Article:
Guantanamo Recidivism and the Myth That Keeps on Giving
Reports have emerged that a British Islamic State suicide bomber, Ronald Fiddler (aka Abu-Zakariya al-Britani), who detonated a car bomb near Mosul, Iraq, had been a detainee at the U.S. military prison at Guantanamo Bay, Cuba from 2002 to 2004. Advocates for the prison are using the example to highlight the supposed danger posed by former detainees.
But the facts cuts against their argument. Indeed, national security experts say the existence of the prison harms national security.
Sebastian Gorka, the controversial deputy assistant to President Donald Trump, went on Fox News and claimed that “We know there’s at least 30 if not more than 40 percent recidivism rate from the people released at Gitmo. President Obama released lots and lots of people that were there for very good reason, and what happened? Almost half the time they returned to the battlefield.”
It’s hard to know where to start debunking this jumble of falsehoods. But let’s try.
To begin, President Bush, who said he wanted to close Guantanamo, transferred far more detainees out of the prison than President Obama: over 500, to Obama’s 197. Moreover, Bush did so without strict screening and evaluation processes. On entering office, the Obama Administration re-evaluated all the remaining detainees, first with the Guantanamo Review Task Force and again reviewed non-cleared detainees with the Periodic Review Board.
These evaluations were conducted by officials from the Office of the Director of National Intelligence, the Joint Chiefs of Staff, and the Departments of Justice, Defense, State, and Homeland Security. The Periodic Review Board, made up of senior members of the same agencies and offices, uses updated intelligence to examine periodically the threat posed by each detainee. Every detainee is reviewed again before his transfer and the Secretary of Defense must sign off on any release.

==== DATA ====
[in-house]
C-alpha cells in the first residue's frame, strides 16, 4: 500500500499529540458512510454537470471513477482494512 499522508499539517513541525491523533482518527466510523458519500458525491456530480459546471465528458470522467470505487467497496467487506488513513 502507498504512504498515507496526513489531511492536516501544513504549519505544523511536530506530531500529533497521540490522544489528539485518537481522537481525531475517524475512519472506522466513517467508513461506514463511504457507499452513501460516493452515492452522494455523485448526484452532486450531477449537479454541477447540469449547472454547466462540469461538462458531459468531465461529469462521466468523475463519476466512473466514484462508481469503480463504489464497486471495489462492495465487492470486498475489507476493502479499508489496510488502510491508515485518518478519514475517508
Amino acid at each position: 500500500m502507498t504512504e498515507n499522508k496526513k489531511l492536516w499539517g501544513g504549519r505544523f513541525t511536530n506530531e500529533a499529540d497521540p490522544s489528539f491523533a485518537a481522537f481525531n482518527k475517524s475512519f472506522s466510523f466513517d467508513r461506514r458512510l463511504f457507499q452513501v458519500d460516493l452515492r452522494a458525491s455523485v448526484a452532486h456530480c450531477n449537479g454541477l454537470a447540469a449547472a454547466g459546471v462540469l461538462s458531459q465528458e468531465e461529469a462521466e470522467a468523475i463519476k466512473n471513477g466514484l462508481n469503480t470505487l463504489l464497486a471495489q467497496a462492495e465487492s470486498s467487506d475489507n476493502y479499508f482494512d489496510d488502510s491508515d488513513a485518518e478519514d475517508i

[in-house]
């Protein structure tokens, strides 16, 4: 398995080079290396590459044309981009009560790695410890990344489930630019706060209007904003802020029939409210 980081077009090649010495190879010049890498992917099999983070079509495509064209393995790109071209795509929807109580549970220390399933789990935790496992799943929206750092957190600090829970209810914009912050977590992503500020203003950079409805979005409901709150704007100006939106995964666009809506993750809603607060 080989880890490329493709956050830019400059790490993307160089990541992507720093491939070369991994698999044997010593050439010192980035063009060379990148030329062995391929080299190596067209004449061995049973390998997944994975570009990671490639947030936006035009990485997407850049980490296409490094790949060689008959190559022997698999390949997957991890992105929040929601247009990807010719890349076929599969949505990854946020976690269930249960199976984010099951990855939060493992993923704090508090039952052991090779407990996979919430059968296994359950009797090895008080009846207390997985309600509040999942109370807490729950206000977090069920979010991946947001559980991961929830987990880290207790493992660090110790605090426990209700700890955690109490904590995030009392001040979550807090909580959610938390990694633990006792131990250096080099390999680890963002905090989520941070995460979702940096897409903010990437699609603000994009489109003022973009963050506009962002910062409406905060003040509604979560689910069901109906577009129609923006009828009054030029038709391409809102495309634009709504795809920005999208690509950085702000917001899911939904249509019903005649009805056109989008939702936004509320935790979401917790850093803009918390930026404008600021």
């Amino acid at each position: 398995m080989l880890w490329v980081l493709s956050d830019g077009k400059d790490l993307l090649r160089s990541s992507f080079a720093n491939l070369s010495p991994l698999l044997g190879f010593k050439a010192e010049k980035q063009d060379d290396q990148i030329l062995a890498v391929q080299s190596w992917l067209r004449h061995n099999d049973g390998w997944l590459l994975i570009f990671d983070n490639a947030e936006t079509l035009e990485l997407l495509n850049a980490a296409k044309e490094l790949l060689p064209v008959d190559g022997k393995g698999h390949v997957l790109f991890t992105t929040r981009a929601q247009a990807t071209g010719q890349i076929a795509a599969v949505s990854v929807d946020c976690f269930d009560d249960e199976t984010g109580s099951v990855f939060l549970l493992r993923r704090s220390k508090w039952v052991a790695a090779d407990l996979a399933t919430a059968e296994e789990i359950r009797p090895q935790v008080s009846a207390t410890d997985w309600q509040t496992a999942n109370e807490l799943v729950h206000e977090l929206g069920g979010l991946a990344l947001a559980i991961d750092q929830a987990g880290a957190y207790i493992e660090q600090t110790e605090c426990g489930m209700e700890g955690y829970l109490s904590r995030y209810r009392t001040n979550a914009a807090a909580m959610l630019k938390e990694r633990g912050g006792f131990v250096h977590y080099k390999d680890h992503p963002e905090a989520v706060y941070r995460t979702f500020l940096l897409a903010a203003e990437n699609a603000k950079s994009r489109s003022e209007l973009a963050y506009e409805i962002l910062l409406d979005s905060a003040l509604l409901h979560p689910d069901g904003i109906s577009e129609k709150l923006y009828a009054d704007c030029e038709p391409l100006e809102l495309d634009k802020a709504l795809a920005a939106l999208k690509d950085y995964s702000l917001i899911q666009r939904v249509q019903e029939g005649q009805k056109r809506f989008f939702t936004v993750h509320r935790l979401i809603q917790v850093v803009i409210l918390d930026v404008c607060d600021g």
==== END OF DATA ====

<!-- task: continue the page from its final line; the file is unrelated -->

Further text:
As a result of these additional checks, the rate of “recidivism” among former Guantanamo detainees has plummeted. According to the Office of the Director of National Intelligence, the rate of former detainees reengaging in terrorist or insurgent activities dropped from 21.2 percent among detainees transferred by the Bush Administration to 5.6 percent among detainees transferred by the Obama Administration. Similarly, former detainees suspected of reengaging (based on “unverified or single-source reporting”) dropped from 14.1 percent of Bush transfers to 6.8 percent of Obama transfers.
Even the classification of “reengaging” or “recidivism” is deceptive, since it presupposes that a detainee was involved in terrorist or insurgent activities before being captured and taken to Guantanamo. In fact, many detainees were taken to Guantanamo by accident. These were cases of mistaken identity and cases in which people were captured by local militias or police and turned over to U.S. troops for enormous bounties (Fiddler was likely turned over to the Americans after being freed from a Taliban prison.) Some detainees initially assessed as terrorist leaders were foot soldiers at most. The Department of Defense reports implicating detainee guilt have been repeatedly discredited, and virtually no detainees have stood trial for crimes.
Gorka’s flagrant inflation of Guantanamo recidivism statistics is a scare tactic, just as it was a scare tactic when members of Congress used inflated recidivism numbers as a reason for unnecessary transfer restrictions that prevented the prison’s closure. President Trump, who has vowed to “load it up with some bad dudes,” may be relying on these misrepresentations to formulate his plans regarding Guantanamo.
But national security experts, including Republican and Democratic officials and former U.S. military leaders, have repeatedly called for Guantanamo to be closed, noting that the prison risks U.S. security, wastes money, lessens American influence, and stains the country’s reputation. President Trump and his staff would do better listening to the experts than believing everything they hear about Guantanamo.